Slowly but surely, things began to turn around.

Bull finding his feet

Podkolzin went on a tear in the AHL after a couple of games to get his feet wet. 18 points in 28 games saw the Russian look a lot more like himself, while improving on his game thanks to the focused development he received while in Abbotsford. It earned him another look in the NHL with a call-up in February.
There was a marked improvement in Podkolzin’s play. While the counting stats don’t show anything particularly impressive, down the stretch the winger looked to be much more dynamic. Podkolzin had always been decent in his own end, but the attention to detail and tenacity that he displayed demonstrated a new commitment to being defensively responsible. From getting pucks out of the zone in key moments late in games to getting a couple of small sniffs at penalty kill time on the second unit, there was a lot to like about his approach in the defensive zone.
Offensively, Podkolzin began to drive the play a lot more. While his advanced stats in the first stint up in the NHL weren’t awful, the second stint showed an improvement over pretty much every category. Podkolzin generated about 5 percentage points more in xGF% and HDCF%, demonstrating an uptick in the chances that he created. It wasn’t easy deployment either, most of the time stuck on a line with Sheldon Dries and Vitali Kravstov, with the former probably not returning to the Canucks next season and the latter definitely not. Podkolzin demonstrated that he can drive a line, even if the goals weren’t coming for him right away.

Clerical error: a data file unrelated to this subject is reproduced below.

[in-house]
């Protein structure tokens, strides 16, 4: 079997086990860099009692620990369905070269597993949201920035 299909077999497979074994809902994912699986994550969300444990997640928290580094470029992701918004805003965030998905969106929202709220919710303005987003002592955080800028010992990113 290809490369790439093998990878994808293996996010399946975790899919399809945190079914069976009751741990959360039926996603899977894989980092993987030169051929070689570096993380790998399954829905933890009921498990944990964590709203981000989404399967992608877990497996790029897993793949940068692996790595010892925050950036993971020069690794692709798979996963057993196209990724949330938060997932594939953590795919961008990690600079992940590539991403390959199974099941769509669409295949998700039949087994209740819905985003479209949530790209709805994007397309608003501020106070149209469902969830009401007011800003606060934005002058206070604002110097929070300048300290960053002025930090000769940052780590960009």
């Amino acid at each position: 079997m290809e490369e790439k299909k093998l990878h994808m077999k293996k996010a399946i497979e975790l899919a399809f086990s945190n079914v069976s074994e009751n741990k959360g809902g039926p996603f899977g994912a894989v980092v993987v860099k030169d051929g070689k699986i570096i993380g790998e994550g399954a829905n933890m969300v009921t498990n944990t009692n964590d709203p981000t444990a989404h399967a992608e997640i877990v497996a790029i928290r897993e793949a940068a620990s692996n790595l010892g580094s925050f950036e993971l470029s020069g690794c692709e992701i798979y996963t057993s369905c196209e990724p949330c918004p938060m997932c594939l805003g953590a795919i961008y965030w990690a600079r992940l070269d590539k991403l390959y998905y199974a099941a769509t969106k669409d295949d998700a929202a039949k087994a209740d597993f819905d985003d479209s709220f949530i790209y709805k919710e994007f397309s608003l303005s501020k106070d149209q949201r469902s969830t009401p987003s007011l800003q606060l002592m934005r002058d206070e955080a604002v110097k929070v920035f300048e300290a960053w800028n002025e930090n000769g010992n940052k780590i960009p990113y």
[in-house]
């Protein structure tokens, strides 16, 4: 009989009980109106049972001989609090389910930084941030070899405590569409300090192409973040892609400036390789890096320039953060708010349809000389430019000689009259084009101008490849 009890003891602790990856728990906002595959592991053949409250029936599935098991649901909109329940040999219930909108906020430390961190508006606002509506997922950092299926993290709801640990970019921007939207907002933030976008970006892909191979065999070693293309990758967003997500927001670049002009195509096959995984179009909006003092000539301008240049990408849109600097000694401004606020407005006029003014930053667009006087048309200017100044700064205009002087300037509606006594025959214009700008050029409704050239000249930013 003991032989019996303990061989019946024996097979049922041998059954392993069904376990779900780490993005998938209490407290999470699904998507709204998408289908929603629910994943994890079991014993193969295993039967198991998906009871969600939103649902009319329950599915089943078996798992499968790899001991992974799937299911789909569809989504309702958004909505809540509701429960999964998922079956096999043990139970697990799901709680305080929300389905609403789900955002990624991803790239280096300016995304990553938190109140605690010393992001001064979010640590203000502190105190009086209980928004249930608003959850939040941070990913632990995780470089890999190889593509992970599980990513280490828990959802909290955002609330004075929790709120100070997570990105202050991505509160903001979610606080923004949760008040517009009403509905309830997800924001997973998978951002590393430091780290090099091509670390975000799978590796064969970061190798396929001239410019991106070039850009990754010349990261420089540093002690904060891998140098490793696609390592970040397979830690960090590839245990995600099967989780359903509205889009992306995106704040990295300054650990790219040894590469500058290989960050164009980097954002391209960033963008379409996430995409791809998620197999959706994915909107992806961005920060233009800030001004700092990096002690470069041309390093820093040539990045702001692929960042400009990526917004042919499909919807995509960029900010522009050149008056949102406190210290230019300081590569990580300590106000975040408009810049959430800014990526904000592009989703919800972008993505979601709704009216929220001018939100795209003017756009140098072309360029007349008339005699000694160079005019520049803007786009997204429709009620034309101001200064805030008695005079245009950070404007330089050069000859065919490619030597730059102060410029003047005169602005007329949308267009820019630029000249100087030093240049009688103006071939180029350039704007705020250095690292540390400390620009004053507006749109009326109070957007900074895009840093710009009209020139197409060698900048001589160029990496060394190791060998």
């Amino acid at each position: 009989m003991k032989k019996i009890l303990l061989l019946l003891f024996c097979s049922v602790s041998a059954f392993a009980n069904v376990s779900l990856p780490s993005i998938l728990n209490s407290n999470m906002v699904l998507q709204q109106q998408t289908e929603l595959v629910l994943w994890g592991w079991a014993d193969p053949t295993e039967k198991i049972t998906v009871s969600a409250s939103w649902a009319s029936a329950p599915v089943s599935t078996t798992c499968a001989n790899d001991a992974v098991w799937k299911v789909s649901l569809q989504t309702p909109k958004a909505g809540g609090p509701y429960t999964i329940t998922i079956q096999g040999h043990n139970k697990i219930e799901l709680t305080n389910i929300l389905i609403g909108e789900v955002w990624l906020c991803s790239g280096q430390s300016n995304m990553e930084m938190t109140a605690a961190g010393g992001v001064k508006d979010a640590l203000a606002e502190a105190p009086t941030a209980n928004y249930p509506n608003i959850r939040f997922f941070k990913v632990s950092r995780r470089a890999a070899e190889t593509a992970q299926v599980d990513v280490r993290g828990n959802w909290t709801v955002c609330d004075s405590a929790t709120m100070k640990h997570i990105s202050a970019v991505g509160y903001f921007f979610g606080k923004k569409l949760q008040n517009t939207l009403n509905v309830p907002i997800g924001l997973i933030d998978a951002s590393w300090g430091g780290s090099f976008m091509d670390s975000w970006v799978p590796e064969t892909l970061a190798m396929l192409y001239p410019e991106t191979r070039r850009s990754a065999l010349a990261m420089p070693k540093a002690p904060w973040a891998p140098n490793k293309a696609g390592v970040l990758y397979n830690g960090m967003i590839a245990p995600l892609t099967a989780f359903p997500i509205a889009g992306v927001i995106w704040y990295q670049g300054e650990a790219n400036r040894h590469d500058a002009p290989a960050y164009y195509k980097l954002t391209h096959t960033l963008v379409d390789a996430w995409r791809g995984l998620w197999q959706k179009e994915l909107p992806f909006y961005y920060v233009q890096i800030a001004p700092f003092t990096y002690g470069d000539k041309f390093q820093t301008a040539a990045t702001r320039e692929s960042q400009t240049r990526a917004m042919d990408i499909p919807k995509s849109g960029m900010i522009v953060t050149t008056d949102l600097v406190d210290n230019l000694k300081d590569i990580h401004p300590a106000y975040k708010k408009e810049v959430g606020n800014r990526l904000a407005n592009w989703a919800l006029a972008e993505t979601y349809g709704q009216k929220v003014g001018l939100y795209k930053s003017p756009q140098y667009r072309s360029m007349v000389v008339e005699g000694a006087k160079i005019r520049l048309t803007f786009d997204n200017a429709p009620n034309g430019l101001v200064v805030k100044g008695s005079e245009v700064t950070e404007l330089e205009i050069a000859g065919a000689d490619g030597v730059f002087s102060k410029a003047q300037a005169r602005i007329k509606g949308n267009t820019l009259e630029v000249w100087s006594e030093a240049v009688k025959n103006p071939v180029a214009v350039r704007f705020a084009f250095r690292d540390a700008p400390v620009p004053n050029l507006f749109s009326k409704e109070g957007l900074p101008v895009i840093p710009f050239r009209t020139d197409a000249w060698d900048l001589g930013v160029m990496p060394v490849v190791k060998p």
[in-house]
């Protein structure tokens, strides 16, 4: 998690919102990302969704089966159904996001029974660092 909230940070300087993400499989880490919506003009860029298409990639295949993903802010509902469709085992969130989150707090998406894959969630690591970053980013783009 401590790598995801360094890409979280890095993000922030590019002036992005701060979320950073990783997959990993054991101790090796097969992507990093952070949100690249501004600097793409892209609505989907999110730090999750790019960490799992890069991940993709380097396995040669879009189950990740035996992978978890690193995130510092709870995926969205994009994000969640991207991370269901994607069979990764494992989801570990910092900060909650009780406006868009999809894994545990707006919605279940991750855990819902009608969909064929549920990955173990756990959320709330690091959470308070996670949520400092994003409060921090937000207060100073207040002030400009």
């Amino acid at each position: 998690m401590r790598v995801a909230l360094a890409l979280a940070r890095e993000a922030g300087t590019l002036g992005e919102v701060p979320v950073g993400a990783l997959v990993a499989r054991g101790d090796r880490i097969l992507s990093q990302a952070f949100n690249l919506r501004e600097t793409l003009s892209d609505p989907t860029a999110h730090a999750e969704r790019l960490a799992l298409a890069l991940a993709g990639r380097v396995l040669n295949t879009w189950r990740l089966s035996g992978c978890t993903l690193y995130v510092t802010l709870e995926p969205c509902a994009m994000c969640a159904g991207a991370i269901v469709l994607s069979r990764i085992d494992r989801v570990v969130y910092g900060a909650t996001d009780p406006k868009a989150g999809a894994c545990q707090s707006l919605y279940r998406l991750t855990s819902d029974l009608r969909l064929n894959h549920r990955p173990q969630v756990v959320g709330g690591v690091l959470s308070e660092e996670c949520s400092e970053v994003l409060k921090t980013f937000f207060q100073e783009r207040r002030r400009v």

The impressive improvement to his play continued until the end of the season, when Podkolzin suffered a wrist injury that prevented him from joining Abbotsford for their playoff run. It remains to be seen what lasting impacts the injury might have going into training camp, but promising steps were made in cementing a full-time spot for himself in the NHL. The biggest question for Podkolzin now is if he can find the consistency and confidence to continue this run, to fulfill the potential that he was drafted for.
Realistically, Podkolzin would want to feature in this team’s top 6. Perhaps not next season but definitely the year after. Anything else would be a bit of a disappointment considering the draft pedigree and tools that he has at his disposal. Podkolzin has stiff competition thanks to Vancouver’s glut of wingers, with Mikheyev, Hoglander, Garland, Boeser, and Beauvillier all in the mix as of right now. It’s an uphill battle for which the groundwork has already been laid.
The 2022-23 campaign saw Vasily Podkolzin struggle, learn, and get better. It might not be the rapid rise to the top that many wanted out of him, but the Russian has shown the ability and desire to overcome adversity. If Podkolzin can continue to improve and develop from the latter part of the season, then there should be no reason why the Russian can’t be a permanent fixture in the Canucks top 6 for the years to come.